France will vote on April 24 whether to give President Emmanuel Macron a second five-year term or entrust the presidency to his rightwing challenger Marine Le Pen.
Emmanuel Macron, the centrist incumbent, won the first round with 28 per cent of the vote. His comfortable early lead in the polls narrowed significantly in the last weeks before the vote, prompting Macron to warn he could lose to the far right.
The tightening polls led supporters to worry he had spent too much time responding to the war in Ukraine, which initially boosted his ratings, instead of campaigning. Macron sought to play a leading role in diplomatic efforts to prevent the war and still holds frequent calls with Vladimir Putin and Volodymyr Zelensky to try to broker peace.
Macron’s campaign focuses on his efforts to liberalise the economy, including plans to increase the retirement age. France’s strong post-pandemic economic recovery boosted his pre-election poll ratings. Now he must convince voters that he is more than a president of the rich and can unite a fragmented France, and that he can be trusted with immigration, a key battleground in the debate.
Marine Le Pen
Far right veteran and leader of the Rassemblement National, Marine Le Pen, came second with 23 per cent of the first-round vote. She re-emerged strongly in the polls after fending off candidates from the extreme right and the far left and could become France’s first female president.
Analysts say her campaign’s pivot away from immigration to the cost of living crisis has helped her widen her voter base. Le Pen’s strong comeback suggests her attempts to “detoxify” her party’s racist image have paid dividends with the public, despite alienating some loyal supporters, including her niece Marion Maréchal, who declared her support for extreme-right rival Eric Zemmour.
Le Pen is sceptical of the EU and Nato and has longstanding ties with Putin, which she has recently tried to downplay. She is campaigning under the slogan “Give the French their country back” and wants to rewrite the constitution to give France new powers to tightly control its borders and cut off immigrants from housing subsidies and healthcare.
The two remaining contenders topped a field of 12 candidates in the first round of voting on April 10:
Jean-Luc Mélenchon, a leftwing veteran who founded La France Insoumise, or “France Unbowed”, after defecting from the Socialist party, is the leading candidate on the left of French politics. He wants to lower the retirement age to age 60, legalise cannabis and welcome migrants. With France’s fractured left unable to unite behind one candidate, his chances of reaching the second round look slim, although he has risen slightly in the polls.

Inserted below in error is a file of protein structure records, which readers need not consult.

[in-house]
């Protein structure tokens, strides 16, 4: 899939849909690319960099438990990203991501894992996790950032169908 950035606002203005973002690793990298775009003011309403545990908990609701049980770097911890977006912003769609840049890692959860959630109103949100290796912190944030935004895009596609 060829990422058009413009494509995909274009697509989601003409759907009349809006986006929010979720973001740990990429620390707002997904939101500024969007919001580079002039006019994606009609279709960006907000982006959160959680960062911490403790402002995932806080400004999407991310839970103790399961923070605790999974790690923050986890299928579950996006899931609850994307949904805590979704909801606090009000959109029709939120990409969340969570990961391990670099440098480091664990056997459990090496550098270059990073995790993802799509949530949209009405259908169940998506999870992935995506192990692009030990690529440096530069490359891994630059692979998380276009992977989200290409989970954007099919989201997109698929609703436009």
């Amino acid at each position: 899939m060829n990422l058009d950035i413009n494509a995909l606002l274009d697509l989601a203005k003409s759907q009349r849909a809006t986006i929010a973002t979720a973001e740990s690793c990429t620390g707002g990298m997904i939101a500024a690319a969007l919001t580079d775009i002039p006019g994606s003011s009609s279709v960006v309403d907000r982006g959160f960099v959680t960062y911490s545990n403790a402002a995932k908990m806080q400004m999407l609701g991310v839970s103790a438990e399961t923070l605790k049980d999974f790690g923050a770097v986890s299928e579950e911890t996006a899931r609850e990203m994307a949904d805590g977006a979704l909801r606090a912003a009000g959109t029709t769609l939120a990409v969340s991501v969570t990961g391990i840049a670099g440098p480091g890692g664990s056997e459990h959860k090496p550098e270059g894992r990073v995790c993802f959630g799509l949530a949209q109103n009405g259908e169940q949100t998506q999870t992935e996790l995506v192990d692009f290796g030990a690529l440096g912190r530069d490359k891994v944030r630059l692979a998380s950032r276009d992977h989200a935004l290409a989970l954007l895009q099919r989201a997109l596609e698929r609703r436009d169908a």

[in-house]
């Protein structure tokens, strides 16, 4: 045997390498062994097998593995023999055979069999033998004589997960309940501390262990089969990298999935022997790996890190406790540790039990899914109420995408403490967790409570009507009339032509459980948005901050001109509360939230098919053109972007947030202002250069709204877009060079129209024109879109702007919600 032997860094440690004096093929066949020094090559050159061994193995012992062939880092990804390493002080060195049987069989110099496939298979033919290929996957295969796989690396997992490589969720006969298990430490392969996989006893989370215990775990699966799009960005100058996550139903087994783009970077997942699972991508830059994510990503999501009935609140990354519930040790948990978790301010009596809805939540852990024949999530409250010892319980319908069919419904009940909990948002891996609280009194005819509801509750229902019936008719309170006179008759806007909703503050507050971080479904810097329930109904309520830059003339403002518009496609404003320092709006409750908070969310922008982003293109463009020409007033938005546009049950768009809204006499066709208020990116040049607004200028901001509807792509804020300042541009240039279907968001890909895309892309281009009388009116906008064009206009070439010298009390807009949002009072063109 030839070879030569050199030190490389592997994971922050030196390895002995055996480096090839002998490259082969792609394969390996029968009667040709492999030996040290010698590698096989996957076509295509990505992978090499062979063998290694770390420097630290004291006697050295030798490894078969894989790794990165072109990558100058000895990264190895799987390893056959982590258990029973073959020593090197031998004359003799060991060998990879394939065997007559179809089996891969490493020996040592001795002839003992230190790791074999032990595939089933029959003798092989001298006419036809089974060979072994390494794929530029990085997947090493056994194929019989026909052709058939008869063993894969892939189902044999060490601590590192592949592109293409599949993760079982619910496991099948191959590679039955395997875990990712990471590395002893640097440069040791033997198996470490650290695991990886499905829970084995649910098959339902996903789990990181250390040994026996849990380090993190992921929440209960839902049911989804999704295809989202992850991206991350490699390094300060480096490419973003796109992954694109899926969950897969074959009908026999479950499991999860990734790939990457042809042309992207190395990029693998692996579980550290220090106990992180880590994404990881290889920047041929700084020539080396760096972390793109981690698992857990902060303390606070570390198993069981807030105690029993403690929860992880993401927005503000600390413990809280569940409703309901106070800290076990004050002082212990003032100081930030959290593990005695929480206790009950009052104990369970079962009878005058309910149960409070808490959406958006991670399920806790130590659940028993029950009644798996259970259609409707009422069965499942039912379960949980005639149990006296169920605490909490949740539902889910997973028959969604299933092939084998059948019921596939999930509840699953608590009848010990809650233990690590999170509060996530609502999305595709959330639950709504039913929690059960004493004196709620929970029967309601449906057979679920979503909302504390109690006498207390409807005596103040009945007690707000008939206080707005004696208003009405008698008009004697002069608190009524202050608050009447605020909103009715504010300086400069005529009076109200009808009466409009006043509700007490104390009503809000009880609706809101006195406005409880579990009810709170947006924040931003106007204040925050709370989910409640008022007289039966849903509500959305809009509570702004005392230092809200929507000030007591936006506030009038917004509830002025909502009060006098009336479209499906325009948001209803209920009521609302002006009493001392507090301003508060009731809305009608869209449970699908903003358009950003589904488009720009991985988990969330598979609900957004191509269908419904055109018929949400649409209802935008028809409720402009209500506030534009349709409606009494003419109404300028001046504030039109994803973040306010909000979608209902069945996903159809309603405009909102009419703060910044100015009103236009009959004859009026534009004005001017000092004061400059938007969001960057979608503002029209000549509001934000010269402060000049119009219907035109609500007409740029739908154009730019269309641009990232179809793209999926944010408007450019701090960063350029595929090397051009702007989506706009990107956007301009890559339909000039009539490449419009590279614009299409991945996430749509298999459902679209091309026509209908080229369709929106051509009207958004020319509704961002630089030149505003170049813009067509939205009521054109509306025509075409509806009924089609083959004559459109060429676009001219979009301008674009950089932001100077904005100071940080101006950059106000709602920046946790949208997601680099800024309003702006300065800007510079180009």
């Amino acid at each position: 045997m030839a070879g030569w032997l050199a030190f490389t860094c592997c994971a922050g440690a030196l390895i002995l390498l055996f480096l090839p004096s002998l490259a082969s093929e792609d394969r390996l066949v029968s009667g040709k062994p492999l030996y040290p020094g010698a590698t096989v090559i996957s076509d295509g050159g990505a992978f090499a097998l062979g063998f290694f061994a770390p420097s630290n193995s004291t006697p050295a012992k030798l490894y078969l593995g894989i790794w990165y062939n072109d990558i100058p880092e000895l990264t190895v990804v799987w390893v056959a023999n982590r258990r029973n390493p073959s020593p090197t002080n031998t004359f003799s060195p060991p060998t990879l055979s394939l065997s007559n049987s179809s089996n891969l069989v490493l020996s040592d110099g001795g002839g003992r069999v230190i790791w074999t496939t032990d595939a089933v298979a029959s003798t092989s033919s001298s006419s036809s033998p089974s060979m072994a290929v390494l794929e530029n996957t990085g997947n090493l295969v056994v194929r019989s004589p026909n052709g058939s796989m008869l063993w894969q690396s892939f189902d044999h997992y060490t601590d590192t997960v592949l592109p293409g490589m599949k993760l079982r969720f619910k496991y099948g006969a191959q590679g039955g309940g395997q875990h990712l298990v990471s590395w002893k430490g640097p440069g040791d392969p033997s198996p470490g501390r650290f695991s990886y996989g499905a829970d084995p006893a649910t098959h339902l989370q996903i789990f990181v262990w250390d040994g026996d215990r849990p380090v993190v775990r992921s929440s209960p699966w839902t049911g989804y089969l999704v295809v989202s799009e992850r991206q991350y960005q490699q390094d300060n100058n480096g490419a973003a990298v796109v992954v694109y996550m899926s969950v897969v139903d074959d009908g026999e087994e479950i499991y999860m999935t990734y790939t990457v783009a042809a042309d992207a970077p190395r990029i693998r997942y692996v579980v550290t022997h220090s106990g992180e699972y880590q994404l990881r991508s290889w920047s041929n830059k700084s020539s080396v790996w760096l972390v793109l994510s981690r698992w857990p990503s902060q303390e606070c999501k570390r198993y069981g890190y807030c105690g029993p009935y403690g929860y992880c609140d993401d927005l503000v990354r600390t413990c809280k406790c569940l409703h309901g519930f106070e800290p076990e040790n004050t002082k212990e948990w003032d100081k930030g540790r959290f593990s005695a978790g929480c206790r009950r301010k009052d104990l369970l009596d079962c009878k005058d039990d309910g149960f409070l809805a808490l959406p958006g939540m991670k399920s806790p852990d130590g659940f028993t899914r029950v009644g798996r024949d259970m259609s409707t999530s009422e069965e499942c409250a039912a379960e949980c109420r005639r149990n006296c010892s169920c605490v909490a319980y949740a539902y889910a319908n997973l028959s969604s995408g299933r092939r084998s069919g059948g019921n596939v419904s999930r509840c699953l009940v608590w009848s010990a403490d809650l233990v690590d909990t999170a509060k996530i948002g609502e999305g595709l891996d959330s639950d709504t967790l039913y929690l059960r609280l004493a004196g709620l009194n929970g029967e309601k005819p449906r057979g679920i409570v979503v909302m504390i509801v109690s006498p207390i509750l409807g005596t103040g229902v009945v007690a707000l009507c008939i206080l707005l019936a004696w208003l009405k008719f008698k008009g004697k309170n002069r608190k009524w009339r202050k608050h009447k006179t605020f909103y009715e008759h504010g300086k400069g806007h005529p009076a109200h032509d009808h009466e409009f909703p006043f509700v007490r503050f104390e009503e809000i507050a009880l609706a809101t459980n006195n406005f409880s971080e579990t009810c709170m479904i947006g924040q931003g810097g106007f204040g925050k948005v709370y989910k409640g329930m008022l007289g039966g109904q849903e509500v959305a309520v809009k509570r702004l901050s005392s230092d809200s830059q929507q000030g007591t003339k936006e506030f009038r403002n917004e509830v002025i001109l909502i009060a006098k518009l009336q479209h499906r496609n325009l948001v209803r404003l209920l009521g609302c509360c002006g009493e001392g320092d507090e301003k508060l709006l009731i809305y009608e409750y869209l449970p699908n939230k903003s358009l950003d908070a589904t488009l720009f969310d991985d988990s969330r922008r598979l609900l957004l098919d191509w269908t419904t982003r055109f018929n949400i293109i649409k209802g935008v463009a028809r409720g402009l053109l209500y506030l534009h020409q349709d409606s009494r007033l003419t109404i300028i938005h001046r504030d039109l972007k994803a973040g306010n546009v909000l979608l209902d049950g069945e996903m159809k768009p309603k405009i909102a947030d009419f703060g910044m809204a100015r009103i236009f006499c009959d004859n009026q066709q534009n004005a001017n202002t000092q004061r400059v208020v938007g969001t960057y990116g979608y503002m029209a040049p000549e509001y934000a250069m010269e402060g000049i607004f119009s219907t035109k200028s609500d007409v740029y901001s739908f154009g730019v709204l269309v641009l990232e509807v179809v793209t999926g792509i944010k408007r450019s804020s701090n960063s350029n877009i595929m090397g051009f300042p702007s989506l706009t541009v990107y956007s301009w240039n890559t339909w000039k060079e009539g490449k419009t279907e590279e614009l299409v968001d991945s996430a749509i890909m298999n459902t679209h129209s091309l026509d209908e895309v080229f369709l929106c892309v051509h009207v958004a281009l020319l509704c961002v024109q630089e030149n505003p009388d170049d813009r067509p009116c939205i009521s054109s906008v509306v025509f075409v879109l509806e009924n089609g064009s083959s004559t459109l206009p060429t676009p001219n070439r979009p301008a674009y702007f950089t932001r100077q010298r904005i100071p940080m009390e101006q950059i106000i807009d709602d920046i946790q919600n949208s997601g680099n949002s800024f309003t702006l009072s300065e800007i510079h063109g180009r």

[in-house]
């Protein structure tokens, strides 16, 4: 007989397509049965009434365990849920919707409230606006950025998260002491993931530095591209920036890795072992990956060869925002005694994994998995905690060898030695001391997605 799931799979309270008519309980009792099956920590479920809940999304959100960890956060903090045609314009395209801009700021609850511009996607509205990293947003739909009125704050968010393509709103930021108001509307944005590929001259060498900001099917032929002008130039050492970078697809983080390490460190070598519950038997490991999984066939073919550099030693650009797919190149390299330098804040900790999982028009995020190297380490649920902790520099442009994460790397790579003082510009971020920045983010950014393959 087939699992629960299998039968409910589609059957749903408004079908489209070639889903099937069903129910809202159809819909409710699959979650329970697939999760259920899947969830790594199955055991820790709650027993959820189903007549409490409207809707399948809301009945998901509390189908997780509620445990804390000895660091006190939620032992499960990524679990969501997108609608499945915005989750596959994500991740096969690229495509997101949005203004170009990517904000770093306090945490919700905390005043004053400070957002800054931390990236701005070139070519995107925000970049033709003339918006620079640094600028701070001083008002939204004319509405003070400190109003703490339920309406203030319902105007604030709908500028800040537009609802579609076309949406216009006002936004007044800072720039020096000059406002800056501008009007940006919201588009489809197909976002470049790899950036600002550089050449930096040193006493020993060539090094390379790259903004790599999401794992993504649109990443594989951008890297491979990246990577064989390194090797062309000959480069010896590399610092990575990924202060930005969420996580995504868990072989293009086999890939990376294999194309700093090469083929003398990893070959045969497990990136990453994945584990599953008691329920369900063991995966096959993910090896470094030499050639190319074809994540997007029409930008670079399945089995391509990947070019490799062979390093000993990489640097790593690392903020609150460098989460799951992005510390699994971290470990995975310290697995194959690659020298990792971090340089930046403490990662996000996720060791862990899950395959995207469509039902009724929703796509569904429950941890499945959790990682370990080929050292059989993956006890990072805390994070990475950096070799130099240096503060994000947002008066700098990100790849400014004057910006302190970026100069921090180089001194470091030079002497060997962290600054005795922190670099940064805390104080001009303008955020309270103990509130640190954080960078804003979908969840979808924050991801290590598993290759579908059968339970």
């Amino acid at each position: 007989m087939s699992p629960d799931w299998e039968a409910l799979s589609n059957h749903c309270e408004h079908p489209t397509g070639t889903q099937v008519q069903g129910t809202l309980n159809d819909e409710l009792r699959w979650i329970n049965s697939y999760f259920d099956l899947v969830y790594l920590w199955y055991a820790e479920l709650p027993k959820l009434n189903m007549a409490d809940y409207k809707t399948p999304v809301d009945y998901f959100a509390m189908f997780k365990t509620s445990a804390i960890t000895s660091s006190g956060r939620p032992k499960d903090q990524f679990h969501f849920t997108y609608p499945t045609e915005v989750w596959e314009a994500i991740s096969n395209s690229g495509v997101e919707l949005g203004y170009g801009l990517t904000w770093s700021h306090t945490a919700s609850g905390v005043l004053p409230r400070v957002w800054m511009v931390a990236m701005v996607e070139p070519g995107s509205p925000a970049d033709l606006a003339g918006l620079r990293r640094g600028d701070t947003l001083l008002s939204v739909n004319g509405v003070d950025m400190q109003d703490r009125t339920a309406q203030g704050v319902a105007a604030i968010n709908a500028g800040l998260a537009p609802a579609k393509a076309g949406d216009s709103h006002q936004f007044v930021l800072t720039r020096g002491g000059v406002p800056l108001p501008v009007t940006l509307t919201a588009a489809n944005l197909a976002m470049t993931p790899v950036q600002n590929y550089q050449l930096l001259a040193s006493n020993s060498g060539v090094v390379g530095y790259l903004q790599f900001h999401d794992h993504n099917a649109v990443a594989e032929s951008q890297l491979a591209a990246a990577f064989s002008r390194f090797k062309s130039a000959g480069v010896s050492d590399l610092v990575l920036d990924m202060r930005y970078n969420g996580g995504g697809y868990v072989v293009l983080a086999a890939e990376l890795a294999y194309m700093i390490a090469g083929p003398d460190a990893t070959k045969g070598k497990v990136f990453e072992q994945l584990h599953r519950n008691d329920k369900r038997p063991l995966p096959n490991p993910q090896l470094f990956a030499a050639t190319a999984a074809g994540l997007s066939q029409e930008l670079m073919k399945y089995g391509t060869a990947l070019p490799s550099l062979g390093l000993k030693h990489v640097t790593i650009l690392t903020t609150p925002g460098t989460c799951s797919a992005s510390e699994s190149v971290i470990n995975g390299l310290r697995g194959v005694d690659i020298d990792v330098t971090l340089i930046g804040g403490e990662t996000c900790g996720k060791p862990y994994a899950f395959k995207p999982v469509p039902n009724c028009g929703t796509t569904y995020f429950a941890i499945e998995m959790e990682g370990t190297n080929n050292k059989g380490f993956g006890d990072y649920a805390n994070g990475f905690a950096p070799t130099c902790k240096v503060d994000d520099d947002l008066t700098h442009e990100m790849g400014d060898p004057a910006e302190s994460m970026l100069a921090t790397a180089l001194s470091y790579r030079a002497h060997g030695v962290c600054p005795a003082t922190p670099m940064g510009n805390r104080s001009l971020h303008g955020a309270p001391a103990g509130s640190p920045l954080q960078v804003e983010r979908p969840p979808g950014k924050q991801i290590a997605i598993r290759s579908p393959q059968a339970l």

Eric Zemmour, an anti-immigration television polemicist recently convicted of hate speech, came from nowhere to reach second place in the polls last autumn by calling for “immigration zero” and criticising Le Pen as incapable of winning. His new party called Reconquest has offered a harder line alternative for conservative and far-right voters. But the war in Ukraine has weakened his position by reminding voters of his support for Putin and pushing his main issues – immigration and crime – down the list of priorities.
Valérie Pécresse, elected leader of the Île-de-France region around Paris, won the nomination for the centre-right Les Républicains. Polls had initially suggested she could pose a serious challenge to Macron in a run-off but her support has since waned. Self-described as two-thirds Angela Merkel and one-third Margaret Thatcher, Pécresse has taken a hard line on immigration, wants to slash public spending and fight sexual harassment. She must win over centrist voters and conservatives who are flirting with candidates from the far right.
Yannick Jadot, an MEP and leader of the Green party Europe Ecologie-Les Verts, calls himself a pragmatic environmentalist. He led the Greens to third place in the EU elections in 2019 and like Macron he refuses to be branded as from the left or right.
Fabien Roussel, a journalist, became general secretary of the French Communist party in 2018. He favours re-industrialisation, a shorter working week and retirement at 60, but has also discomfited some on the environmentally-minded left — and attracted bons vivants from the Socialists — by arguing cheerfully that a higher minimum wage would allow people to enjoy “good wine, good meat and good cheese” to benefit the economy and improve eating habits.
Anne Hidalgo, Socialist mayor of Paris since 2014, is best known for her efforts to rid large parts of the French capital of cars, winning her fans internationally but enemies in Paris and its suburbs. But her poll numbers are in the low single digits and have recently declined, suggesting her hopes for the presidency are remote.